Why do some people appear to handle a SARS-CoV-2 infection without developing symptoms, while it’s fatal to others? Some factors, like age, have been easy to identify, but there’s still a broad spectrum of responses among younger individuals that remains unexplained. Is there something with the patient, with the virus they’re infected by, or both?
To try to learn more, a group of researchers in Shanghai did a basic characterization of over 300 patients with confirmed SARS-CoV-2 infections, sequencing the genome of the viruses they were infected by and looking through medical records to see what factors were correlated with outcomes. The results suggest that, at least at early stages of the pandemic, the virus itself made little difference. By contrast, the immune system’s response to infection showed a strong correlation, supporting an idea that has already led to some drug trials.
It’s not all in the genes
The patient population included five asymptomatic individuals, 293 who were classified as having mild cases, 12 with severe symptoms, and 16 who needed critical care. The researchers obtained basic health information on all of them and managed to obtain the coronavirus genome from 112 of them.
As the virus spreads, it picks up random mutations, creating distinct lineages that can be used to trace its spread. Shanghai’s outbreak was close in place and time to the origin of the pandemic, so there has been less time for the virus to pick up these mutations. Still, the two main lineages that have been seen elsewhere were apparent in these genomes, along with a collection of additional mutations. A total of 103 of these mutations caused changes that would result in the production of an altered viral protein.
Many of these mutations were uncommon enough that they simply weren’t present in enough patients to allow the researchers to understand if the mutation altered any COVID-19 symptoms. So, the analysis focused on whether either of the two strains or the 13 most common variants were associated with any symptoms or clinical outcomes. They weren’t. They didn’t associate with how long patients continued to be infectious, either. It’s still possible that a larger analysis, or one that included more recently evolving strains, could find a difference, but this study certainly doesn’t see it, and most of the results are pretty far off from statistical significance.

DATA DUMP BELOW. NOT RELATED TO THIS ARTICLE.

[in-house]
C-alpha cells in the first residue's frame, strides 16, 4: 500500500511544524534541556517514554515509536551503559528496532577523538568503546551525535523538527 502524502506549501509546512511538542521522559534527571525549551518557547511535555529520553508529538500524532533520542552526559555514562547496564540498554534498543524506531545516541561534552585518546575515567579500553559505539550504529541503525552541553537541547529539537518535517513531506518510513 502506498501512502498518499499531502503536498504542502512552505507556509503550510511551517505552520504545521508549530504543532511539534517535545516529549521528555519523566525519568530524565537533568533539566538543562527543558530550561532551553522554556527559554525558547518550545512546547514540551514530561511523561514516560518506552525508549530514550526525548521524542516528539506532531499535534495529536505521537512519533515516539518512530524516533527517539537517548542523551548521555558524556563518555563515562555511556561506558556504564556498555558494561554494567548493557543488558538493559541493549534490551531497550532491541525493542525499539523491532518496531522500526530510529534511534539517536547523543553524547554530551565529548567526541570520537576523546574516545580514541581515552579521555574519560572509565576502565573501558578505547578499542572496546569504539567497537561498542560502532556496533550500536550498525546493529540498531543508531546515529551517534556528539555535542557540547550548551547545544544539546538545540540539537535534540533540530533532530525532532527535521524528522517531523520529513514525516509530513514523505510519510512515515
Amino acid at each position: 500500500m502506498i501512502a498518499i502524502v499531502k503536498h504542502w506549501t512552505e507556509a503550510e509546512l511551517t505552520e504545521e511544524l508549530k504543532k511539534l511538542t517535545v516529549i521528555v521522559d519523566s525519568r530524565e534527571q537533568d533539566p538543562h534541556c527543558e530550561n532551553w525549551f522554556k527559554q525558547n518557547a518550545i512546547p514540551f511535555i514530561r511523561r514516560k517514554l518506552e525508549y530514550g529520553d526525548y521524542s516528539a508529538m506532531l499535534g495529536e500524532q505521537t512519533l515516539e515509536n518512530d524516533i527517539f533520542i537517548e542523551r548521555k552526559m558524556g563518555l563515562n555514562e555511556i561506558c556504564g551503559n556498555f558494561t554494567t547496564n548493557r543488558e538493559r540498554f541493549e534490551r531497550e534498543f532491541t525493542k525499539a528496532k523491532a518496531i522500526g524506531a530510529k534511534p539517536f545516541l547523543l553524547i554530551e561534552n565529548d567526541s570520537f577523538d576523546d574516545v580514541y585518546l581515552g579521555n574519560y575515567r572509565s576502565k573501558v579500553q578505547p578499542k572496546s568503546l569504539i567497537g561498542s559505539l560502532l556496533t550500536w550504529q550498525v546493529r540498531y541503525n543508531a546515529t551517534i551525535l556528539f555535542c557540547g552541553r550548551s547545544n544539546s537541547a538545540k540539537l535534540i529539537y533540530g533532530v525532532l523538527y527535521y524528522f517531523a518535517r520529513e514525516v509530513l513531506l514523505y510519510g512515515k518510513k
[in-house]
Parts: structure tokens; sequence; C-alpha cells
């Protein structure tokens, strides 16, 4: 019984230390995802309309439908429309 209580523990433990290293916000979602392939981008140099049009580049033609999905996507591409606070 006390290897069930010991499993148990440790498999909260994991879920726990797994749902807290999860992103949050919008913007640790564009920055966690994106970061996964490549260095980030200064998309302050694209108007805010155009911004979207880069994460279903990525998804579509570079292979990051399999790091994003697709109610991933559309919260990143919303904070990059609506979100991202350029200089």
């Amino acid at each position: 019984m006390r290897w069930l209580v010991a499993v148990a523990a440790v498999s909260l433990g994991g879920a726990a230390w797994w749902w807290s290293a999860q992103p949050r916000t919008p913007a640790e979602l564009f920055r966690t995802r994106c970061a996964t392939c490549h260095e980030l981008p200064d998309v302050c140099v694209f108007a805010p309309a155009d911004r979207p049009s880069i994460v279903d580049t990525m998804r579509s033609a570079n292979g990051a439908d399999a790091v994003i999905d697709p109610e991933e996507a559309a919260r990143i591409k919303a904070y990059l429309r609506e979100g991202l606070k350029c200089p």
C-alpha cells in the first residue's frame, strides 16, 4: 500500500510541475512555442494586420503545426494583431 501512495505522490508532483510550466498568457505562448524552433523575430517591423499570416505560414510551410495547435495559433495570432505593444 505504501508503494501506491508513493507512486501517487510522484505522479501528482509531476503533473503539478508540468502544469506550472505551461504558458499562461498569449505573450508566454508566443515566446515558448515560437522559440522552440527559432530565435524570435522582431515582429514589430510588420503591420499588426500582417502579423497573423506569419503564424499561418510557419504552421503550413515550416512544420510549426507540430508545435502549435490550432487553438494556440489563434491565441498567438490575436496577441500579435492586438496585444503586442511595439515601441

Known and suspected associations
The researchers also checked the medical histories of patients to see whether any features were correlated with severity of their COVID-19 symptoms. Some of the things they found had been observed previously. Age tended to make things worse, as did being male. Having long-term health conditions also made matters worse.
But another factor linked with outcomes is still in the process of being studied: immune function. There have been some suggestions that infections could cause what’s termed a “cytokine storm,” where the immune signaling molecules are released at high levels, and responses like inflammation and immune activity wind up poorly regulated. But we’re still in the process of figuring out whether patients are suffering cytokine storms and (if so) what their consequences are.
While this research doesn’t directly address the role of a cytokine storm in COVID-19, it does suggest a significant problem with the immune system. Everyone the researchers saw with a SARS-CoV-2 infection—even the asymptomatic patients—seemed to have reduced levels of T cells. A more detailed look indicated that this included two categories of T cells: those that kill virus-infected cells and those that induce other immune cells to increase their activity (killer and helper T cells, respectively).
At the same time that the levels of these cells were dropping, a couple of immune signaling molecules were rising. Interleukin-6, which is linked to inflammation levels in many tissues, had increased levels in those infected with SARS-CoV-2, with the increase being most pronounced in those requiring critical care. Interleukin-8, which helps draw immune cells to sites of infection, was also elevated.
But wait, there’s more
The worry with studies like these—obtained at a single location early in the pandemic—is that the results won’t turn out to be general. Fortunately, that doesn’t seem to be the case here. While this work was being done, a group located in New York City was also checking the blood of patients and performing additional tests in cultured cells and lab animals. They, too, found high levels of Interleukin-6 in infected people and animals, along with a collection of other changes in immune signaling molecules.
Those researchers suggest that the changes indicate an over-activation of inflammatory responses, something that could potentially exacerbate problems caused by the viral infection. In addition, the changes in signaling molecules may tone down the activities of the innate immune system, which organizes the early response to pathogens by recognizing general signs of an infection rather than by recognizing any particular bacteria or virus.
So there’s a growing body of evidence that at least some of the problems caused by SARS-CoV-2 are the result of how the virus manipulates the immune system in order to maintain an infection. How much of the COVID-19 symptoms it explains isn’t yet clear, nor is it obvious whether the variability of symptoms is the result of patient-specific immune responses. But in light of this growing body of evidence, it’s a safe bet that researchers will be working hard to find out.
Nature, 2020. DOI: 10.1038/s41586-020-2355-0 (About DOIs).
Cell, 2020. DOI: 10.1016/j.cell.2020.04.026 (About DOIs).